The Panoramic Survey Telescope and Rapid Response System, or Pan-STARRS, is stationed on top of Mount Haleakala in Hawaii, turning its 1.4 gigapixel camera on the skies in search of potentially hazardous objects. Now, just three months after its PS1 telescope went online, it’s found one.
In this amazing video of the solar system, the asteroids that were discovered from 1980 to 2010 appear in the sequence as they were discovered. It's very cool to watch the process of discovery. You can observe patterns, as technological innovations come online and spur new batches of findings; and as groups of astronomers all look in the same direction at once -- for instance, when Voyager passed Jupiter, a lot of asteroids suddenly started to be discovered around that region of space.
With President Obama taking the budget axe to some of NASA's most darling projects lately, it makes sense that the agency might look at ways to cut down on waste by getting a little more mileageout of its current hardware. A proposal by NASA's "Blue Sky" group would do exactly that, repurposing a room on the ISS as a crew capsule for a manned mission to an asteroid.
The European Space Agency has released the first close-ups of the asteroid Lutetia snapped by the Rosetta mission over the weekend, revealing that the mysterious asteroid has taken quite a beating over the years. And by years, we mean something like 4.5 billion. As suspected, it turns out that Lutetia is probably very, very old.
ESA's Rosetta mission got a quite a view of Lutetia as it passed within 1,965 miles of it while en route to its final destination, the comet Churyumov-Gerasimenko.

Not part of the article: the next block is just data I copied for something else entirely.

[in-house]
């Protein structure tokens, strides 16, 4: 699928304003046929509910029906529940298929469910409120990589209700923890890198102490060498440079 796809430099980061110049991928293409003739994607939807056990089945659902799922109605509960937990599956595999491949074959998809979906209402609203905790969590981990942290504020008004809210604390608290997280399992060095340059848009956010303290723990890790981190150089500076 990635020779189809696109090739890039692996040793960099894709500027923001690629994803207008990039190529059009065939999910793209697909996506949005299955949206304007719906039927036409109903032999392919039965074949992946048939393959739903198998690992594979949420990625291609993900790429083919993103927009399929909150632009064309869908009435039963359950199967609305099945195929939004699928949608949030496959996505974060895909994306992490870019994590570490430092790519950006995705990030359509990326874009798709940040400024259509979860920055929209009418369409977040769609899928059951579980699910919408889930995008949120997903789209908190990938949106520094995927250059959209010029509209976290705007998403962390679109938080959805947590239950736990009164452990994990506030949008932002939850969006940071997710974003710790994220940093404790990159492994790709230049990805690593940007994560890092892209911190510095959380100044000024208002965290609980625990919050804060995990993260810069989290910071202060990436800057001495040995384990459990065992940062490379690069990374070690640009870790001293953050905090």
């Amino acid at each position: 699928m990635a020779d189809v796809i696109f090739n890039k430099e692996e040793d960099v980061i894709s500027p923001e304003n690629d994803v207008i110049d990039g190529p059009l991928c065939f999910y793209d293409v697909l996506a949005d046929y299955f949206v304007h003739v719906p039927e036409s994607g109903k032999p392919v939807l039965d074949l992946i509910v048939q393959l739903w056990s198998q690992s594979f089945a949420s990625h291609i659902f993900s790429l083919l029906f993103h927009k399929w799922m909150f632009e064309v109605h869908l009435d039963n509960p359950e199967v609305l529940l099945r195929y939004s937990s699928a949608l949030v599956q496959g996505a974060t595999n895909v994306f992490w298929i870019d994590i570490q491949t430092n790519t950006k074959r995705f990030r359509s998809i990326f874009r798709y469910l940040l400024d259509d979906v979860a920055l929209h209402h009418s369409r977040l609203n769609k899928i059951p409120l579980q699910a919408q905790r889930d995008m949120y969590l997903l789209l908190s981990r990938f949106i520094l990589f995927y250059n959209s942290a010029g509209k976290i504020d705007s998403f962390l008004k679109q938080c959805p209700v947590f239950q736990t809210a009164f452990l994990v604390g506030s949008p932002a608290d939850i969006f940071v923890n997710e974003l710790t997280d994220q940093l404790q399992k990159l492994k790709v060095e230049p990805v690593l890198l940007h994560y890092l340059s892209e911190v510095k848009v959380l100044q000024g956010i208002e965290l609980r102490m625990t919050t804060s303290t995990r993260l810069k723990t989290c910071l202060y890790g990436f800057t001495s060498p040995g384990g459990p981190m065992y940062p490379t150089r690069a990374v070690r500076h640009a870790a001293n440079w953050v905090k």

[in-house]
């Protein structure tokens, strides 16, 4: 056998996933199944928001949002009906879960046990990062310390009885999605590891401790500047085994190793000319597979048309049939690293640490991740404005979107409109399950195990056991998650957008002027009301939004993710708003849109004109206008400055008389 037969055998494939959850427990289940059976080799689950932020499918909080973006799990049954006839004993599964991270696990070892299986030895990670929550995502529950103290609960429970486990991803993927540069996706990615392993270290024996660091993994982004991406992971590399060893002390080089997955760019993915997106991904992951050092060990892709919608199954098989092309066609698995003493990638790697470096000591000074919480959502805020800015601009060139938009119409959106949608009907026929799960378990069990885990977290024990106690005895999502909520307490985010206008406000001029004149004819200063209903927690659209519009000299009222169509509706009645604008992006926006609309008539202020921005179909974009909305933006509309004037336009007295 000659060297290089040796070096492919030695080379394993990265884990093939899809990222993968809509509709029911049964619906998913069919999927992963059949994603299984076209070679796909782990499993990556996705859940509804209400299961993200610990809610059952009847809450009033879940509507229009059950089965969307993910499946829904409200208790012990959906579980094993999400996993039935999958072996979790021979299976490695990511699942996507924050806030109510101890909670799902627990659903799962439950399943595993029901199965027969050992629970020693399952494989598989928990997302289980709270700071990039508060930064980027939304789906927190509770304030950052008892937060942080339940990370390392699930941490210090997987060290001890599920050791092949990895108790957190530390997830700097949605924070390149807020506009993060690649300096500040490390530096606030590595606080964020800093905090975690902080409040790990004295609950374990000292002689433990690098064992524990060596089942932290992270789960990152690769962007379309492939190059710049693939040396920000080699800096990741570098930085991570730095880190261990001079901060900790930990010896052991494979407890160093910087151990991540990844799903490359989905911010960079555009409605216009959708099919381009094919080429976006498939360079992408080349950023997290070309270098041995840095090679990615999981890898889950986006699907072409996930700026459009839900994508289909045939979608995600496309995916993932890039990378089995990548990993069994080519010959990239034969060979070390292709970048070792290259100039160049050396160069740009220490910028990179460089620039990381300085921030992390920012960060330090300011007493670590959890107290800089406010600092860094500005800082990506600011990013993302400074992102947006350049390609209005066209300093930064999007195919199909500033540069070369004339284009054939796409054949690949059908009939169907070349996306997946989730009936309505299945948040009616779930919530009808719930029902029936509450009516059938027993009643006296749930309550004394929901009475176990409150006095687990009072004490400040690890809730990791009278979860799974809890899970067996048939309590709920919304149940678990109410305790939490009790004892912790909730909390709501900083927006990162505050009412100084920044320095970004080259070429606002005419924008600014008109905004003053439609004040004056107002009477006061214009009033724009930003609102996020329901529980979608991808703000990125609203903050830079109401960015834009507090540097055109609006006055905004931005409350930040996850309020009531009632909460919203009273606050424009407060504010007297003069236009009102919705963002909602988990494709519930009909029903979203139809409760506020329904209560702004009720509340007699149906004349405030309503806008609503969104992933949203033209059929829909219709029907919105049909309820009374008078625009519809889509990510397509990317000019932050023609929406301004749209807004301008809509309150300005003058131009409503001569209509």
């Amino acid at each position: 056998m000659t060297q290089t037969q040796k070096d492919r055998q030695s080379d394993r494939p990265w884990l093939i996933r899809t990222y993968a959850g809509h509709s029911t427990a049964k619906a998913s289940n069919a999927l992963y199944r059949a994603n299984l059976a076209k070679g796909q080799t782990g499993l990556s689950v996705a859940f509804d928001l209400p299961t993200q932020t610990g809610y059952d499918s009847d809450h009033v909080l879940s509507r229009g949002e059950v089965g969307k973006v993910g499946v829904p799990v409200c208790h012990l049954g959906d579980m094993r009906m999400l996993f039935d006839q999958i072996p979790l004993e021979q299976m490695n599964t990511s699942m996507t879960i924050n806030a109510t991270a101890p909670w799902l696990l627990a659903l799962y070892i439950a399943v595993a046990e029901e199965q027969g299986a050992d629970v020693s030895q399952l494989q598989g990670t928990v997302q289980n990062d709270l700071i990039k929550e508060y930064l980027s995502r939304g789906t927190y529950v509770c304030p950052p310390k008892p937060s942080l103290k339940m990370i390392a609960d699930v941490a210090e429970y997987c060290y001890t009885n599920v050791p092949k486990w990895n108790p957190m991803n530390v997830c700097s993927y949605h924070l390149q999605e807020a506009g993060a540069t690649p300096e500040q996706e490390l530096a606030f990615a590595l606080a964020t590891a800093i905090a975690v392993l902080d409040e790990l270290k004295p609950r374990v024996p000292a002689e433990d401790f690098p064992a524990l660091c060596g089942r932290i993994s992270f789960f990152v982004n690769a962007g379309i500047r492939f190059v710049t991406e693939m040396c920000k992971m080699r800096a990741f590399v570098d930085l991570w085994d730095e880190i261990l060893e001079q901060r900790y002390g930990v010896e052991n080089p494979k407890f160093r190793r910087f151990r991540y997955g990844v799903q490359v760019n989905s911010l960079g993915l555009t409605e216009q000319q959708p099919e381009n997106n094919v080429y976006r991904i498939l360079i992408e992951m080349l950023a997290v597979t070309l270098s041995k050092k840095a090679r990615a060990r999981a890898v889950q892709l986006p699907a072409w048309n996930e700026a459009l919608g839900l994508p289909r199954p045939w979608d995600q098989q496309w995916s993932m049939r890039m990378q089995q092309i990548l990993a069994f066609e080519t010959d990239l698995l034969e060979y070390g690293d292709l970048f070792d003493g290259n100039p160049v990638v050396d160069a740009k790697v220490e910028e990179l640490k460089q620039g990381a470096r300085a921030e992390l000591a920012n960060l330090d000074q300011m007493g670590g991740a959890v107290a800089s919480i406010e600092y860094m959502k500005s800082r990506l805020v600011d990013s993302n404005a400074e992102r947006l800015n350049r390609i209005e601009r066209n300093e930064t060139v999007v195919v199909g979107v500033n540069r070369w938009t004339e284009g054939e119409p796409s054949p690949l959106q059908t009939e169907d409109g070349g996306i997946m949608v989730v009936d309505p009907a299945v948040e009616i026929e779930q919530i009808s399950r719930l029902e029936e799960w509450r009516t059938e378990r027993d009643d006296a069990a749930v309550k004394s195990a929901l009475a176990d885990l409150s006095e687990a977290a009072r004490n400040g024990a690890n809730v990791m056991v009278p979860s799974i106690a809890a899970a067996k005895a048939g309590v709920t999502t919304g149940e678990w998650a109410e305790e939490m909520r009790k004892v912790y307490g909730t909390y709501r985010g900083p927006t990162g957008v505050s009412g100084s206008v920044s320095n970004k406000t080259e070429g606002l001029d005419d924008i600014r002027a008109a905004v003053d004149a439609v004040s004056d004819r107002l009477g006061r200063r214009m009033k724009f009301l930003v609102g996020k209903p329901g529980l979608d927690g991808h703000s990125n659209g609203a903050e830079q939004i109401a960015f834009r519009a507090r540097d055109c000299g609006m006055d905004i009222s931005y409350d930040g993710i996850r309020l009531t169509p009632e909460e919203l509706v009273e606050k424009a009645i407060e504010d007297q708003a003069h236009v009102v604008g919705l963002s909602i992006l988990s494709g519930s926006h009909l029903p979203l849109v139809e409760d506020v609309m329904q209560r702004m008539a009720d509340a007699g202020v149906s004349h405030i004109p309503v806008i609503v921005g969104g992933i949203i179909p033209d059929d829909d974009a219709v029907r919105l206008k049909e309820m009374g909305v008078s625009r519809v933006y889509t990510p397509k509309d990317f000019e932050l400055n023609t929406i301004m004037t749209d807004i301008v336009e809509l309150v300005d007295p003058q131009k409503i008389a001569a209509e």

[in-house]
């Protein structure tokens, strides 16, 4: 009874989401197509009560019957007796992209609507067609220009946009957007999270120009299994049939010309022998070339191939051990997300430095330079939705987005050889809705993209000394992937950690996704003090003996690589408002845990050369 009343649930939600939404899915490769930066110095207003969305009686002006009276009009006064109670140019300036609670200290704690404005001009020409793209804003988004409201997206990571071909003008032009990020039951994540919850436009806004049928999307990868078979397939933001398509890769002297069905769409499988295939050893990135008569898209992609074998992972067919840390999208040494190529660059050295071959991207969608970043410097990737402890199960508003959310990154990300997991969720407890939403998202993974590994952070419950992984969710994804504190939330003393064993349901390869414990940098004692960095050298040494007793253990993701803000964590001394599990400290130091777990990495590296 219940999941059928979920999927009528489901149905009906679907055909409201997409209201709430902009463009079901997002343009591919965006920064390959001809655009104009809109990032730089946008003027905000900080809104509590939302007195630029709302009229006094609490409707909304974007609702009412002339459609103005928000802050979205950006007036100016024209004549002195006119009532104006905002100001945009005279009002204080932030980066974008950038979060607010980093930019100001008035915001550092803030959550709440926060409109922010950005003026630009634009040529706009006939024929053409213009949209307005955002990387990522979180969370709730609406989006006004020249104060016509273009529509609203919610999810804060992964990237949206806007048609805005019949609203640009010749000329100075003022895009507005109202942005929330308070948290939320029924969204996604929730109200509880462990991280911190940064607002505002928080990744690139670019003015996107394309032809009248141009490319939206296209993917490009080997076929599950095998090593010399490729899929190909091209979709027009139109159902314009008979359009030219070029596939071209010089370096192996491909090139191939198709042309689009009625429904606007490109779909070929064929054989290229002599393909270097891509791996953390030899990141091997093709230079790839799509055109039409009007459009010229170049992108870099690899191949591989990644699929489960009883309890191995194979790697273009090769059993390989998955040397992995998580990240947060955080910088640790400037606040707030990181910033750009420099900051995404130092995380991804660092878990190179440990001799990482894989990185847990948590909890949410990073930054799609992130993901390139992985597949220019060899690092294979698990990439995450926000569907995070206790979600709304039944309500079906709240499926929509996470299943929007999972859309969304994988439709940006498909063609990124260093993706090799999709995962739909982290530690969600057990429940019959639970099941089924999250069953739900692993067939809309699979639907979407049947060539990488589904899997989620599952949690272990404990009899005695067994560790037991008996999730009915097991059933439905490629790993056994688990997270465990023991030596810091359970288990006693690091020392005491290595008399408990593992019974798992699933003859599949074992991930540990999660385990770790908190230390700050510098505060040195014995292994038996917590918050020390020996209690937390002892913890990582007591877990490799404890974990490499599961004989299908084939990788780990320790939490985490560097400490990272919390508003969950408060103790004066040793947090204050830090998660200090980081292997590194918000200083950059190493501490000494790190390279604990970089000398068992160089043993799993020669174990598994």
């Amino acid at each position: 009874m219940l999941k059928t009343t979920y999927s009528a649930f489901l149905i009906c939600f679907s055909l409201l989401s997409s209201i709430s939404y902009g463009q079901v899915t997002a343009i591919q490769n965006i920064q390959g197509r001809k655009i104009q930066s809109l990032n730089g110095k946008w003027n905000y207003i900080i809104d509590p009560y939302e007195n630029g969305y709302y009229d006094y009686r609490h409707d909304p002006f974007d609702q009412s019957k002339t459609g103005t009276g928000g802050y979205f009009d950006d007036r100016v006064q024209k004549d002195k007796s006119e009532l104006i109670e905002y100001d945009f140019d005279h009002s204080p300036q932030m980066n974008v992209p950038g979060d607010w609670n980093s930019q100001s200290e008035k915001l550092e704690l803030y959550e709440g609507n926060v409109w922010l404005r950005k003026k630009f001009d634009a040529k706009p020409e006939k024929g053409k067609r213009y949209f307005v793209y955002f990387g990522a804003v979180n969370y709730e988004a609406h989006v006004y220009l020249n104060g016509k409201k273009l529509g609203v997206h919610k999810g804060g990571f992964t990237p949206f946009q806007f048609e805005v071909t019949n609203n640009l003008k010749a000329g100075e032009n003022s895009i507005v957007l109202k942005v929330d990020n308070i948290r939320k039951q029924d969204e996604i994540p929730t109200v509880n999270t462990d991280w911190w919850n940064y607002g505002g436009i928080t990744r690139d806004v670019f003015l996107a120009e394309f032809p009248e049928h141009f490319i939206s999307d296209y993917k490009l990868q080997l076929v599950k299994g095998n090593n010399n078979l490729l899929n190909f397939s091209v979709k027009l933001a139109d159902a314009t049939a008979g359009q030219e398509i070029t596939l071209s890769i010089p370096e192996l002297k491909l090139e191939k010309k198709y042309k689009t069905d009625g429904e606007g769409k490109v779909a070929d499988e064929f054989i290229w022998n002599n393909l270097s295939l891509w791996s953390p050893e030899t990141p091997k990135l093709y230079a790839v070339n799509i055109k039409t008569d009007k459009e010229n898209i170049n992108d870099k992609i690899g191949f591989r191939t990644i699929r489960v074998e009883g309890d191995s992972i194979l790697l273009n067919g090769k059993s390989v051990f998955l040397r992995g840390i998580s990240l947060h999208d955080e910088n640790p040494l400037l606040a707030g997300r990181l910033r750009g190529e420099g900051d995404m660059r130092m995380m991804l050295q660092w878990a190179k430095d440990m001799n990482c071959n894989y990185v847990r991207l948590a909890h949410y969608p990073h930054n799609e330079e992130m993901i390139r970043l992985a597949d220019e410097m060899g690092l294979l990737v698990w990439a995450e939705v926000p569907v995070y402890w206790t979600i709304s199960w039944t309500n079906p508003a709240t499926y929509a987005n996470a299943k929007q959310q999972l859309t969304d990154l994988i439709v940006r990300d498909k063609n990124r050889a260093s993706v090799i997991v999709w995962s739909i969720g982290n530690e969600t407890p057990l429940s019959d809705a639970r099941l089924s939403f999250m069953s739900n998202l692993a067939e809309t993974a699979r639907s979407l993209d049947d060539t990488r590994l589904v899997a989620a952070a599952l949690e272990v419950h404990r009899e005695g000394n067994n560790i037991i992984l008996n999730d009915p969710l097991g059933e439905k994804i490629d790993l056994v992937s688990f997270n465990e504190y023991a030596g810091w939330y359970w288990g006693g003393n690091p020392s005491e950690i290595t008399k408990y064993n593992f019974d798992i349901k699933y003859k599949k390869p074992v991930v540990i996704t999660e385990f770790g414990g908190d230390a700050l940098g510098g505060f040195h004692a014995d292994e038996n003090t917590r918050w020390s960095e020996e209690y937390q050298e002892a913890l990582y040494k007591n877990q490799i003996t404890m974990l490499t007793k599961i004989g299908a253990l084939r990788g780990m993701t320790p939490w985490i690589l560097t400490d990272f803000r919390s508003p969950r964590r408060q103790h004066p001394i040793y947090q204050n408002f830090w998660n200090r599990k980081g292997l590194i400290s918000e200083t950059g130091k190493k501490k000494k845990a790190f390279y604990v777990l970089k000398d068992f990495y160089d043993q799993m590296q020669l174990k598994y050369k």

The European Space Agency's Rosetta mission is poised for a flyby of asteroid 21 Lutetia, the largest asteroid to ever be visited by a spacecraft. On Saturday, July 10, Rosetta will skim past Lutetia at a speed of about 33,000 miles per hour, coming to within 1,965 miles of the asteroid.
JAXA, the Japanese space agency, has released the first photographs of the interior of the Hayabusa probe. Last week, we were starting to fear that the seven-year mission had returned to Earth without the crumbs of asteroid Itokawa that it had been sent for. But that photo looks promising.
The Hayabusa spacecraft landed in the Australian outback on June 13, after a seven-year space journey. It is the hope of JAXA, Japan's space agency, that the capsule Hayabusa is carrying contains a sample taken from asteroid Itokawa. If so, this will be the first sample of asteroid material ever returned to Earth by a space mission.
Now, the process of opening the capsule to see what's inside has begun.
A plucky Japanese probe burned up in a spectacular fireworks display Sunday, celebrating the end of a mission that found success despite being plagued with problems.